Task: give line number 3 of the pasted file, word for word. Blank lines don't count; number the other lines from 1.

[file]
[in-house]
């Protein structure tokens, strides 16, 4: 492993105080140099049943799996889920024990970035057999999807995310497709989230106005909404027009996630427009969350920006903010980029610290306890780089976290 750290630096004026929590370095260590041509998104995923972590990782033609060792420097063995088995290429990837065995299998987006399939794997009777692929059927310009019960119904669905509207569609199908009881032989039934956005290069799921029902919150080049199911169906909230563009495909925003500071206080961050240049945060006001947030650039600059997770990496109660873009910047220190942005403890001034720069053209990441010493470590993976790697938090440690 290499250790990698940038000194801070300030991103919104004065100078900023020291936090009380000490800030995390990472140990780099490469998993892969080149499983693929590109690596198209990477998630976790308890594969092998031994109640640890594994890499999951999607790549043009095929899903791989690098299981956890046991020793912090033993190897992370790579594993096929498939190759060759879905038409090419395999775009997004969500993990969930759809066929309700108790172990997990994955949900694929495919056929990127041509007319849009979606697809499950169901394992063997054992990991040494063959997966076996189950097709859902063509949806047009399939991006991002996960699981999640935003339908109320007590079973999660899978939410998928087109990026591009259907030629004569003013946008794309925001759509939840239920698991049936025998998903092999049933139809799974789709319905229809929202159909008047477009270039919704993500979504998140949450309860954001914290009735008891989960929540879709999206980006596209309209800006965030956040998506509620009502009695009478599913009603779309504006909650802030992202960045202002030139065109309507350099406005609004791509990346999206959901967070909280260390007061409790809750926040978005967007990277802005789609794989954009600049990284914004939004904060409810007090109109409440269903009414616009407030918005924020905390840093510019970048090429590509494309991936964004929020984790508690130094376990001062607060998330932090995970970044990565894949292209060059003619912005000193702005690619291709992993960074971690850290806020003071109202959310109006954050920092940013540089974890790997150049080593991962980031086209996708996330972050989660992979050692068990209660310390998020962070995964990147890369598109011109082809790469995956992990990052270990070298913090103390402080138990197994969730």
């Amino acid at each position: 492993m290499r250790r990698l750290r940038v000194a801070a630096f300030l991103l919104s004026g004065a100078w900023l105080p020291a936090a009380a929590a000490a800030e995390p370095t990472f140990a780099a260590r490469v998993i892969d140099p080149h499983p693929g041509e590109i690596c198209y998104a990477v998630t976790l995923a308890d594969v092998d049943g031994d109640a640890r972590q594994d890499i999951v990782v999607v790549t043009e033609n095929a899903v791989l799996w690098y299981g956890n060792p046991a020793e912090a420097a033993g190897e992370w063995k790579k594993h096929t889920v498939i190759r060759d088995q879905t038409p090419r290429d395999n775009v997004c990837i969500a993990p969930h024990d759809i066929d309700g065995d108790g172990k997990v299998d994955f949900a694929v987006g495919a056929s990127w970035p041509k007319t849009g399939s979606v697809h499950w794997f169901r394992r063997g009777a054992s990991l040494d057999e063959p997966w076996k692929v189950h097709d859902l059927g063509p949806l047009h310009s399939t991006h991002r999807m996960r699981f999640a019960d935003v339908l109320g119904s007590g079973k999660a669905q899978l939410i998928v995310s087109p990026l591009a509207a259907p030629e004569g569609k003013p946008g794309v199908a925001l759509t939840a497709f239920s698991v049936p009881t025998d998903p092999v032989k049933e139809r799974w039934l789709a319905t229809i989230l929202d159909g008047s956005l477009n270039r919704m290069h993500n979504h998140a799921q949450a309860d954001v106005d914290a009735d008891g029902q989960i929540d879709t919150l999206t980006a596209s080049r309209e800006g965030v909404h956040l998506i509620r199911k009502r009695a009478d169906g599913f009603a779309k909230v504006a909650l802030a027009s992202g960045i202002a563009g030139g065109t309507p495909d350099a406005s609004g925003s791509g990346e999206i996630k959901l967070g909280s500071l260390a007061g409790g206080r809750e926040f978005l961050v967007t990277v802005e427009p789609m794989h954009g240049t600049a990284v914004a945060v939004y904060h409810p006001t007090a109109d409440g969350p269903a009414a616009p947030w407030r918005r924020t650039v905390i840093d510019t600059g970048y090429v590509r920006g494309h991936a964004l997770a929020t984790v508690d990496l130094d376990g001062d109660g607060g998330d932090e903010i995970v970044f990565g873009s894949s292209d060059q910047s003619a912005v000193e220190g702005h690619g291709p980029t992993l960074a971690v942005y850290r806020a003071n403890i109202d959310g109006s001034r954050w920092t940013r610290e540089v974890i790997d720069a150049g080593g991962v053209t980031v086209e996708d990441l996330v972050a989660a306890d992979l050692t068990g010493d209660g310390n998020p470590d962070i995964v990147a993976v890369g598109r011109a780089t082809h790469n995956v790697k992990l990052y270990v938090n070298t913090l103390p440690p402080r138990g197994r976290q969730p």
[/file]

């Amino acid at each position: 492993m290499r250790r990698l750290r940038v000194a801070a630096f300030l991103l919104s004026g004065a100078w900023l105080p020291a936090a009380a929590a000490a800030e995390p370095t990472f140990a780099a260590r490469v998993i892969d140099p080149h499983p693929g041509e590109i690596c198209y998104a990477v998630t976790l995923a308890d594969v092998d049943g031994d109640a640890r972590q594994d890499i999951v990782v999607v790549t043009e033609n095929a899903v791989l799996w690098y299981g956890n060792p046991a020793e912090a420097a033993g190897e992370w063995k790579k594993h096929t889920v498939i190759r060759d088995q879905t038409p090419r290429d395999n775009v997004c990837i969500a993990p969930h024990d759809i066929d309700g065995d108790g172990k997990v299998d994955f949900a694929v987006g495919a056929s990127w970035p041509k007319t849009g399939s979606v697809h499950w794997f169901r394992r063997g009777a054992s990991l040494d057999e063959p997966w076996k692929v189950h097709d859902l059927g063509p949806l047009h310009s399939t991006h991002r999807m996960r699981f999640a019960d935003v339908l109320g119904s007590g079973k999660a669905q899978l939410i998928v995310s087109p990026l591009a509207a259907p030629e004569g569609k003013p946008g794309v199908a925001l759509t939840a497709f239920s698991v049936p009881t025998d998903p092999v032989k049933e139809r799974w039934l789709a319905t229809i989230l929202d159909g008047s956005l477009n270039r919704m290069h993500n979504h998140a799921q949450a309860d954001v106005d914290a009735d008891g029902q989960i929540d879709t919150l999206t980006a596209s080049r309209e800006g965030v909404h956040l998506i509620r199911k009502r009695a009478d169906g599913f009603a779309k909230v504006a909650l802030a027009s992202g960045i202002a563009g030139g065109t309507p495909d350099a406005s609004g925003s791509g990346e999206i996630k959901l967070g909280s500071l260390a007061g409790g206080r809750e926040f978005l961050v967007t990277v802005e427009p789609m794989h954009g240049t600049a990284v914004a945060v939004y904060h409810p006001t007090a109109d409440g969350p269903a009414a616009p947030w407030r918005r924020t650039v905390i840093d510019t600059g970048y090429v590509r920006g494309h991936a964004l997770a929020t984790v508690d990496l130094d376990g001062d109660g607060g998330d932090e903010i995970v970044f990565g873009s894949s292209d060059q910047s003619a912005v000193e220190g702005h690619g291709p980029t992993l960074a971690v942005y850290r806020a003071n403890i109202d959310g109006s001034r954050w920092t940013r610290e540089v974890i790997d720069a150049g080593g991962v053209t980031v086209e996708d990441l996330v972050a989660a306890d992979l050692t068990g010493d209660g310390n998020p470590d962070i995964v990147a993976v890369g598109r011109a780089t082809h790469n995956v790697k992990l990052y270990v938090n070298t913090l103390p440690p402080r138990g197994r976290q969730p």